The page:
A few other random tidbits, in no particular order:
• Interesting that the 5000 uses a “dot” to separate the month and day on the date, and the M5600 uses a dash. I prefer the dash – maybe just because it’s what I’m visually used to.
• LOVE, LOVE, LOVE that the 5000 has separate “UTC” and “LON” timezones in world time mode! Versus only having “LON” on the M5600, and everyone knows London goes on DST in the summer. This feature alone just delights me, and gives the GW-5000 big bonus points.
• The 5000 doesn’t display the current time in any other modes; the M5600 does in countdown timer mode only.
• To those who worry that the 5000 will wear larger than the M5600: the size of the 5000 is just fine. The delta between the two is truly immaterial. The difference in ride height is barely noticeable. Either one slides unencumbered under a dress shirt cuff.
• When it’s on your wrist, if you look straight on at the side of the watch, you can see a layer of DLC steel peeking out below the bezel. Fun.
• The shape is slightly different. The 5000 is just a hair more “square” versus the M5600 being a shade more “rectangular.”
• The buttons are a little more sheltered on the 5000 versus the M5600. I find them harder to press.
• Another fun little idiosyncrasy I noted. I enjoy the hourly chime feature on a watch. All my other Casio’s (even thinking back to my W-200 Marlin from, say, 1980?) go “beep beep” on the top of the hour. The GW-5000 goes “beepbeep.” Quicker, with barely any gap between the two tones. When the GW-M5600 and my WVA320 chime in perfect unison, this one outpaces them by a half step. I suppose that’s appropriate.
• I like the bolder “CASIO” branding that’s top and center on the dial surround on the 5000. On the M5600, the “CASIO” is small and gets lost with all the other text.
• On my M5600’s, I have cut the strap to precisely fit my wrist and eliminate the long tail sticking out past the keeper. It was hard to bring myself to cut the 5000’s luscious rubbery strap, but I did. I took a deep breath, and with a brand new single sided razor blade cut about an inch off the GW-5000 strap. It is perfectly tailored for my wrist now, with no flappy “tail”. Believe me, I measured about five times and drew a little template on an index card just to be safe before cutting....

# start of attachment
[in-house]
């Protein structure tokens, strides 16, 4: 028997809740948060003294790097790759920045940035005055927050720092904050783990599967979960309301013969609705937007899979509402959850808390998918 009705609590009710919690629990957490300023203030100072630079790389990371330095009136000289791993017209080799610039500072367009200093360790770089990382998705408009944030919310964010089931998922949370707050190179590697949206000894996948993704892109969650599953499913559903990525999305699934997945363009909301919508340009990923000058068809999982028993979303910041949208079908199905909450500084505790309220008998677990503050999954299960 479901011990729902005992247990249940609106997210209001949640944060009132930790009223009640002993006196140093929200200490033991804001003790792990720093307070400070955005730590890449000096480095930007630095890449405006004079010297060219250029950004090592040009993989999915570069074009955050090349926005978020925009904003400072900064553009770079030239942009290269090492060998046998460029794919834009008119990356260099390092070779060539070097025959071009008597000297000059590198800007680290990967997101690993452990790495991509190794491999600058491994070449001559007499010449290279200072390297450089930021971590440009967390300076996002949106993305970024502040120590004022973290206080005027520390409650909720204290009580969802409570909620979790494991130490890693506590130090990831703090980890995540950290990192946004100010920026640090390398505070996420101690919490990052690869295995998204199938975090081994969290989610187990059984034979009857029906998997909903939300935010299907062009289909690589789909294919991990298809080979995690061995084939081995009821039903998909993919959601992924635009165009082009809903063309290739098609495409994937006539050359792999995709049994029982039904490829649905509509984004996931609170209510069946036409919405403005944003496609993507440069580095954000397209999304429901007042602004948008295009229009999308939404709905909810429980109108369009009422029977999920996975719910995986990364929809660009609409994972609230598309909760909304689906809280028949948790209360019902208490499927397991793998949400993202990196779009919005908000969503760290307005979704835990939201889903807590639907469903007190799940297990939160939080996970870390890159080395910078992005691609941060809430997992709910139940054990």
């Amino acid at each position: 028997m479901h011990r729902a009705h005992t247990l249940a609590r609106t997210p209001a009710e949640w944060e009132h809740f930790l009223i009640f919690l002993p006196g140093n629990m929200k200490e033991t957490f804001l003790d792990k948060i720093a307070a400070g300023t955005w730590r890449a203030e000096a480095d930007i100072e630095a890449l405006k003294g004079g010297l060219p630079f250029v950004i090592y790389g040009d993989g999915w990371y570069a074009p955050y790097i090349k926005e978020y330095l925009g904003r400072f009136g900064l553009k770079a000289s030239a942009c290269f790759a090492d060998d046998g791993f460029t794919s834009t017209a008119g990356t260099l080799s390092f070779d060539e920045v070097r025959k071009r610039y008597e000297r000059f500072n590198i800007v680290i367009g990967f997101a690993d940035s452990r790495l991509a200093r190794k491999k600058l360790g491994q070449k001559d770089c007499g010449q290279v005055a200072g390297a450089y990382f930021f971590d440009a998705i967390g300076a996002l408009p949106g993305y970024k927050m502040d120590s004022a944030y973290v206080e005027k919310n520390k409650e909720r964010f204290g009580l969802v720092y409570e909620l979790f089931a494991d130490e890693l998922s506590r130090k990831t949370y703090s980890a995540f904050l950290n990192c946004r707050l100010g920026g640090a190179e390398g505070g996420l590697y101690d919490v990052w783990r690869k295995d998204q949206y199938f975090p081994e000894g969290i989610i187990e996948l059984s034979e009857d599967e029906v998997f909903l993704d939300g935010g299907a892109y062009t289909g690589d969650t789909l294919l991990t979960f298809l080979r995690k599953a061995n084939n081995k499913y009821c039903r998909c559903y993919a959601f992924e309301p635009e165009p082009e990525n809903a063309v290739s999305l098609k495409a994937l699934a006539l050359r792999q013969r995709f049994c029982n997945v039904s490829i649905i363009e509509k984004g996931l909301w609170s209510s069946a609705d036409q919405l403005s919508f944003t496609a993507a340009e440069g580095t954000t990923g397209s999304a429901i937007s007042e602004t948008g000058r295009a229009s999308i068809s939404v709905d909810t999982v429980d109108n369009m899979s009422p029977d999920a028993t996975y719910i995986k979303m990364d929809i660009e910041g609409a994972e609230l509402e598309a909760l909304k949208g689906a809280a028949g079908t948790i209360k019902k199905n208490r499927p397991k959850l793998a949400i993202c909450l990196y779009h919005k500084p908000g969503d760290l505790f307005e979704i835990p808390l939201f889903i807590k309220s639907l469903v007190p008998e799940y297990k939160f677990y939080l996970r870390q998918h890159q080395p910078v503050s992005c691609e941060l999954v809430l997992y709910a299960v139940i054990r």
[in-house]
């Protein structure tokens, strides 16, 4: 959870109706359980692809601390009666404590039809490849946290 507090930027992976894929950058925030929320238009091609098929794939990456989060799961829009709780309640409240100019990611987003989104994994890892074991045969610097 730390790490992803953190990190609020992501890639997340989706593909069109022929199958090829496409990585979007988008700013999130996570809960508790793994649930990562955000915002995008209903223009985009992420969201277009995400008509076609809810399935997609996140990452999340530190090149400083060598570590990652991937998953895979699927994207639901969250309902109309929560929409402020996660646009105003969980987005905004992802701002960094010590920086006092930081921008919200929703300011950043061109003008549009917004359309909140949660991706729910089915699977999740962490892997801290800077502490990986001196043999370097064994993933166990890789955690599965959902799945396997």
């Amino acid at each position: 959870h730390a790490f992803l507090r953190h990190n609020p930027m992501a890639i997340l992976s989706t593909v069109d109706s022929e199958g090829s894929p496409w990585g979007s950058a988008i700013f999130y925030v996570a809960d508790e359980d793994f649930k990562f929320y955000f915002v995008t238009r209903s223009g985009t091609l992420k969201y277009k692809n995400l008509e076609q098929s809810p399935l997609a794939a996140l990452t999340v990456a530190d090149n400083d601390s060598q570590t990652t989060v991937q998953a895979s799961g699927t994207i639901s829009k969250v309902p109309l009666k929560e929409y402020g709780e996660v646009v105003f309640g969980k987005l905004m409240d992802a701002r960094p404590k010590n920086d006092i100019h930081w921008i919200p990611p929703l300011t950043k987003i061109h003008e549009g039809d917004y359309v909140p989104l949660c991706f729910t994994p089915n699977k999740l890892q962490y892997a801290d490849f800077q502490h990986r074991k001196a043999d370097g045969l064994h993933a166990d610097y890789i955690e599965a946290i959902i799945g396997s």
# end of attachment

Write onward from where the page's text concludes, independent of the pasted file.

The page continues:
• I purchased a replacement strap and bezel from PacParts. The Casio part numbers are as follows: Bezel 10323532; Soft strap 10323536. Supposedly the bezel is interchangeable with the DW-5600E, but the part numbers are different and the “real” GW-5000 parts are made in Japan out of superior materials. The buckle on the strap is stamped "Japan". It feels good to have some extras on hand.
• This watch is a definite keeper. I love it.
All this said, the comparison also reflects very well on the GWM5600 – and what a bargain it is. It is 85 percent of the watch of the 5000, for 25 percent of the price. Thanks to our falling dollar, a new GW5000 currently sells for well over $400 on the Bay, and just under $400 from Seiya.
Hope you enjoyed this review. Cheers.
A couple closing glamour shots, courtesy of Tanaka: